Germany aims to decommission 15 GW of coal power in the years to come

Germany's plan of phasing out coal energy ahead to 2038, which the country's Commission on Growth, Structural Change and Employment agreed to this weekend, will impact the whole energy system – also in the short term.

Photo: RITZAU/AP/Patrick Pleul

2018 was a hallmark year for Germany's power supply. Renewable energy (RE) sources such as biomass, solar and wind comprised 40.3 percent of German electricity generation, showed a report from German research organization Fraunhofer. RE thereby surpassed coal, which declined to 37.5 percent, as the dominant technology in the country's energy mix.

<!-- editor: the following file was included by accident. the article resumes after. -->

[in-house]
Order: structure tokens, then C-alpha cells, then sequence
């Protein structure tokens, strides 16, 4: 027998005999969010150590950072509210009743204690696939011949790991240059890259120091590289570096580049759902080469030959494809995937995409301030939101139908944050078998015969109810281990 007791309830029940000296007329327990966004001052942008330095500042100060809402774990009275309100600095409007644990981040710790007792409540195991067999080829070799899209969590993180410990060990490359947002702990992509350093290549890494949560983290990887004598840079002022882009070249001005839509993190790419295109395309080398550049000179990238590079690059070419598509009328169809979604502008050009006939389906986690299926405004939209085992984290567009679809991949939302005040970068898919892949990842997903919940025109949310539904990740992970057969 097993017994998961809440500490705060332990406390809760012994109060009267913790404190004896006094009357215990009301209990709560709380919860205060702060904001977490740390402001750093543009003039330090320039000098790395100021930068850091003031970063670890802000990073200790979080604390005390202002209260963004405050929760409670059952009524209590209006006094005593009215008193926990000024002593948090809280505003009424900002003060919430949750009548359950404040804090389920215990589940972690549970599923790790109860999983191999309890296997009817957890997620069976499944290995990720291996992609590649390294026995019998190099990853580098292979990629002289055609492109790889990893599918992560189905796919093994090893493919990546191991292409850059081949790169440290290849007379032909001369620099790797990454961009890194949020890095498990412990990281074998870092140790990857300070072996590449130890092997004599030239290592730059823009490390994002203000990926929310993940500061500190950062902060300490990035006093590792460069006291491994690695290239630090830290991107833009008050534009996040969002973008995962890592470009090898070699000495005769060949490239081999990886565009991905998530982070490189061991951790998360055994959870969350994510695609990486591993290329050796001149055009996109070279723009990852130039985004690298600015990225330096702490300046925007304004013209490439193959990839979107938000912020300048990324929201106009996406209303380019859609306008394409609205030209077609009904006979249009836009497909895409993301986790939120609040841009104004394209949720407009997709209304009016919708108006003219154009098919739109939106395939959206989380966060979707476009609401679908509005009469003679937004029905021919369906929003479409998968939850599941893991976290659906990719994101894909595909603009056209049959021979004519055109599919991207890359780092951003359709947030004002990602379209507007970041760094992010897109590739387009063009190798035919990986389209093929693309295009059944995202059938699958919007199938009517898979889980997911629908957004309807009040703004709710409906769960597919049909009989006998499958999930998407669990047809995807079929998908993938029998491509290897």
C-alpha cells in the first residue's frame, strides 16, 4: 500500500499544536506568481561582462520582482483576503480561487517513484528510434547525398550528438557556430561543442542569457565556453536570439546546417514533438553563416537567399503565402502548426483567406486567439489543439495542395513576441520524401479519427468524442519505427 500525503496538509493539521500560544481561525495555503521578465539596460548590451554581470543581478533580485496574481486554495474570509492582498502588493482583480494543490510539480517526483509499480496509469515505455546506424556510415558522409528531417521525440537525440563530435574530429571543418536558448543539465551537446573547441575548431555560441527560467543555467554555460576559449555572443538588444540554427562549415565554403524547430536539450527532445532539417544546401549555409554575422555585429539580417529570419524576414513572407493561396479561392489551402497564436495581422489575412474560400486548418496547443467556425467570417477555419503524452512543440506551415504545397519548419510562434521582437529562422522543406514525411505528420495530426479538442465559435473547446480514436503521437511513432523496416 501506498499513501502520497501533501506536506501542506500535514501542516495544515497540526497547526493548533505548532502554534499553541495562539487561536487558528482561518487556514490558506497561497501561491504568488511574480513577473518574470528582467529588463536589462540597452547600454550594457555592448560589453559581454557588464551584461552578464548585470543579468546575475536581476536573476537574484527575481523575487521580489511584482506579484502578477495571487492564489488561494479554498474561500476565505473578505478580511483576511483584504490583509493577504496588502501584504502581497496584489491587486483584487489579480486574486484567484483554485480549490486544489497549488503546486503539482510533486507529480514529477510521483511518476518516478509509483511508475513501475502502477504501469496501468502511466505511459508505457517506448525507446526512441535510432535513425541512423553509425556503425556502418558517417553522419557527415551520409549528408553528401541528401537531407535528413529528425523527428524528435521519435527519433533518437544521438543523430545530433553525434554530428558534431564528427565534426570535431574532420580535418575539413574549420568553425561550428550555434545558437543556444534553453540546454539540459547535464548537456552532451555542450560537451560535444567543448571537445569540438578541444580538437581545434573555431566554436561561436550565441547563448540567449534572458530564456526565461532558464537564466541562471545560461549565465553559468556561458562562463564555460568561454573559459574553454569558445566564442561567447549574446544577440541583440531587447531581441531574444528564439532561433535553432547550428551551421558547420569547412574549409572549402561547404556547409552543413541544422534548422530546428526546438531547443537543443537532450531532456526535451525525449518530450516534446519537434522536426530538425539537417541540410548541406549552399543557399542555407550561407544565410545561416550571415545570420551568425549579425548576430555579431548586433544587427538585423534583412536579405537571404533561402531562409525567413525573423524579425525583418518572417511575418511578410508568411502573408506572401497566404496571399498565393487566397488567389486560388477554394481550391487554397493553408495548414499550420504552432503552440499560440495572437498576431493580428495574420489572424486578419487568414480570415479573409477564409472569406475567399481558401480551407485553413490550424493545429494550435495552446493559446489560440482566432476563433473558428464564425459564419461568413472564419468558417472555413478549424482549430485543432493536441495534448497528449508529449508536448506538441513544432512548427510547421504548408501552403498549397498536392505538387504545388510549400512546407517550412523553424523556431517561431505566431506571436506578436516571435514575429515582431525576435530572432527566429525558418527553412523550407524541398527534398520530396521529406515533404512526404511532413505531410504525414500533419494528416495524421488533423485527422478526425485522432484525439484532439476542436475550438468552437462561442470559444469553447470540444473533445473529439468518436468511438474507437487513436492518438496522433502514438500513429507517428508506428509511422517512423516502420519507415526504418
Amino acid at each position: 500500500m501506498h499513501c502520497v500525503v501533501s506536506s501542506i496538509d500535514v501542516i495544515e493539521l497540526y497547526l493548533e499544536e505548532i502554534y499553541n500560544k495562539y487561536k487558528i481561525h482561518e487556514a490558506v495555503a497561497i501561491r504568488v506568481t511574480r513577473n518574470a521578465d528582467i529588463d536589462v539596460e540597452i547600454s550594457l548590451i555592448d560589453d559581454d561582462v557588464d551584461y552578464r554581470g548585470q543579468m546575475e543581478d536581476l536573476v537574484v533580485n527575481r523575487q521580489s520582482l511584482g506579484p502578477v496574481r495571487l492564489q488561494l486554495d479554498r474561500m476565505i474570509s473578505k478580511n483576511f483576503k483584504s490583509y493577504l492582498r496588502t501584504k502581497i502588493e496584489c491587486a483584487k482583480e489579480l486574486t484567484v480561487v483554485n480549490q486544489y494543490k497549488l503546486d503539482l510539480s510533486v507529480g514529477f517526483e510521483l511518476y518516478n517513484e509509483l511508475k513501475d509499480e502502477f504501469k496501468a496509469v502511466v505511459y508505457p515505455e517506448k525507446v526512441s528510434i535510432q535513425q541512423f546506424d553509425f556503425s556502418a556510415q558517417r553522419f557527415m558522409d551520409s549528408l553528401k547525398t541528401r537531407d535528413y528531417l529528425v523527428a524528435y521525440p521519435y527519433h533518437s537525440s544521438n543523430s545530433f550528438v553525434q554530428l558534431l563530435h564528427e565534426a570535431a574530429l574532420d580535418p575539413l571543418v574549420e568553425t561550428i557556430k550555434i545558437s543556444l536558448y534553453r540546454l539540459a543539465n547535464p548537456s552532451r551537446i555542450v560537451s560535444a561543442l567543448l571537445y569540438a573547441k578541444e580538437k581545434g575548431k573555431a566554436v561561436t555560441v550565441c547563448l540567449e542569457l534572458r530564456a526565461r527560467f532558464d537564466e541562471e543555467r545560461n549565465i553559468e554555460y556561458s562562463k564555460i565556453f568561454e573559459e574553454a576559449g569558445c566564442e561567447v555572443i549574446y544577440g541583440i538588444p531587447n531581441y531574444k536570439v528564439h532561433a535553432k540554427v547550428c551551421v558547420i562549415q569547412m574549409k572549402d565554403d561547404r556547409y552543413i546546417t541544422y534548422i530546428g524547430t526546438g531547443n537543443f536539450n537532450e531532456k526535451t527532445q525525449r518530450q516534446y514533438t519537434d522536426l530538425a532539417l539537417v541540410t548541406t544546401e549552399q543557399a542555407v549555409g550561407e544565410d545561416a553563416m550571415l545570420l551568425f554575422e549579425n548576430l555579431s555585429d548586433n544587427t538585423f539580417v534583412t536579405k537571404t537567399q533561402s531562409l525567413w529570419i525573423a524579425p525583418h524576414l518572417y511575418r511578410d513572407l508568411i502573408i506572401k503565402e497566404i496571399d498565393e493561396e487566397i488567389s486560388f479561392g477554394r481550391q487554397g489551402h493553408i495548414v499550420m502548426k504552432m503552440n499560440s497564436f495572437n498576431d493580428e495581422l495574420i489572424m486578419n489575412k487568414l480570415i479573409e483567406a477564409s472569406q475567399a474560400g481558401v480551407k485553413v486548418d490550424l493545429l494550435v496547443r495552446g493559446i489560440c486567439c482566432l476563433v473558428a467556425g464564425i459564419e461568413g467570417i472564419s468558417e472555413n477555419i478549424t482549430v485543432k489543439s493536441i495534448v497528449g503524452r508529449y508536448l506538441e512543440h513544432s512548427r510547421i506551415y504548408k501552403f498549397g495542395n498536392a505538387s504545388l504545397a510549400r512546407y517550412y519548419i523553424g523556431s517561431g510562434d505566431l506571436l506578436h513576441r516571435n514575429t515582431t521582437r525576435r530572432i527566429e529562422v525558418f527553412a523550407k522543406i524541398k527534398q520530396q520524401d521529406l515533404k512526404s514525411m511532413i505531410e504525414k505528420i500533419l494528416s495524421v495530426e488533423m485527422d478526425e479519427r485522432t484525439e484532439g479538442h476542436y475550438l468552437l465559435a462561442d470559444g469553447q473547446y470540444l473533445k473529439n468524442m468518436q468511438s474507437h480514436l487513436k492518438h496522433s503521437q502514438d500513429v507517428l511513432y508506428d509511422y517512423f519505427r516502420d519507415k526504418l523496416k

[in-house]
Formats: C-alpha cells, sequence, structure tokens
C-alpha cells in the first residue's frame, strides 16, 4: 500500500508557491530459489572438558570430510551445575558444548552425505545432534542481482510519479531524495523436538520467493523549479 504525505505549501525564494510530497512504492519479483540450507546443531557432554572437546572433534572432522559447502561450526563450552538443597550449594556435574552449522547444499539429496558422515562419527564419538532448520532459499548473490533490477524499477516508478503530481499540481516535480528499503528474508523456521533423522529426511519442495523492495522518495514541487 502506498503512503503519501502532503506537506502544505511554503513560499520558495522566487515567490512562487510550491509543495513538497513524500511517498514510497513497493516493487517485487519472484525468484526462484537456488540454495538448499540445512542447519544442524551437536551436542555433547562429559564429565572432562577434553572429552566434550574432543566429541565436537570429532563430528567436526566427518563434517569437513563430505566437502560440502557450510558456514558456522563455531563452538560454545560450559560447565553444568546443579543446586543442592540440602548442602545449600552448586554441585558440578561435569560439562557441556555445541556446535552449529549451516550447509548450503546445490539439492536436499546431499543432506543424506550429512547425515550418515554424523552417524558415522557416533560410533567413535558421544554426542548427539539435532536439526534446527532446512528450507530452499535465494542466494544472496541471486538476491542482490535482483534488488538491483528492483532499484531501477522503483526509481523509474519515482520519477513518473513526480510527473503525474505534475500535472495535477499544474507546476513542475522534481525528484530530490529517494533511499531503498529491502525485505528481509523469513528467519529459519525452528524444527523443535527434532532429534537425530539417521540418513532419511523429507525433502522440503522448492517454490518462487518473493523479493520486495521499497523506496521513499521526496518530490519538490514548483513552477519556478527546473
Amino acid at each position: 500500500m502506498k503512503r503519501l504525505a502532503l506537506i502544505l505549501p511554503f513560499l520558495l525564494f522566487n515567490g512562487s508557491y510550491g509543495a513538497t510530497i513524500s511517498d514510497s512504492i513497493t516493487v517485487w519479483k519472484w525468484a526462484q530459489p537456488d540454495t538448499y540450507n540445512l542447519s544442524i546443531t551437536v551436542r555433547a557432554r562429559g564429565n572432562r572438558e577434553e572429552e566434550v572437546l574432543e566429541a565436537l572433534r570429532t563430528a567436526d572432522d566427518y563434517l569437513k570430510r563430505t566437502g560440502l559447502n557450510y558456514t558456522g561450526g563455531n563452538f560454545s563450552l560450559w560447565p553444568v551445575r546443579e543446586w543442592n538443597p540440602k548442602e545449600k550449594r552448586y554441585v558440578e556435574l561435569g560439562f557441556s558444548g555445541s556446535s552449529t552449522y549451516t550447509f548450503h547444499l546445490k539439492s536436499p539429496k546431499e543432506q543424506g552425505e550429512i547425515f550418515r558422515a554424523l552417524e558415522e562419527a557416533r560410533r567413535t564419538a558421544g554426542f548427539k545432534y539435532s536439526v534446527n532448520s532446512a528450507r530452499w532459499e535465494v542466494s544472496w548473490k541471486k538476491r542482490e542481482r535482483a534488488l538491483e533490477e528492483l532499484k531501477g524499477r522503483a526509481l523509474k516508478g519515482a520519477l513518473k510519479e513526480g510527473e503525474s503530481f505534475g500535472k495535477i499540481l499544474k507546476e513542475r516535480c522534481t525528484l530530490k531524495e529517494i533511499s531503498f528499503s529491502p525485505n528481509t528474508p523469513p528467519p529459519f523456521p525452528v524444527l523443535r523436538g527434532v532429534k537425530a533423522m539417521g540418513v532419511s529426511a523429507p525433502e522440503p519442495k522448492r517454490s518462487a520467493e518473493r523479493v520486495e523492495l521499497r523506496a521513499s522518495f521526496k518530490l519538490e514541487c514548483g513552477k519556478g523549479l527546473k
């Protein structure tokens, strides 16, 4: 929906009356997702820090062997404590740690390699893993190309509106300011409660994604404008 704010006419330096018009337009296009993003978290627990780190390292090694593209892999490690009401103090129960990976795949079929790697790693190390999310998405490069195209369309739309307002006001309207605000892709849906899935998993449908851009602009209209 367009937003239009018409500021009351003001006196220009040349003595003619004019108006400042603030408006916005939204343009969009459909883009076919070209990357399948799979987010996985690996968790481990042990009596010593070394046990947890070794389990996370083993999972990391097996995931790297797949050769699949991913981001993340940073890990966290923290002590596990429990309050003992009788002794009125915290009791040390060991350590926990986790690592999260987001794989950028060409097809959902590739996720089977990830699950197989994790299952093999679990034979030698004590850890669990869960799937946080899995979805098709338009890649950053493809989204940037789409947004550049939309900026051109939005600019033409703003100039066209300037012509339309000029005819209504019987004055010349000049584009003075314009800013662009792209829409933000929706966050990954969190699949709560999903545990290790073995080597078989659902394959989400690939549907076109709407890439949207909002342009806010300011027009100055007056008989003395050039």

2038 is also shaping up to be a record year. Coal-fired power will by then be completely removed from the German energy mix. 27 out of 28 members of the federal Commission on Growth, Structural Change and Employment (coal commission) agreed to this plan in its long-awaited conclusive report published this weekend – a conclusion that has been met with restrained levels of enthusiasm from both sides of the political spectrum, possibly indicating a more or less equally distributed compromise.

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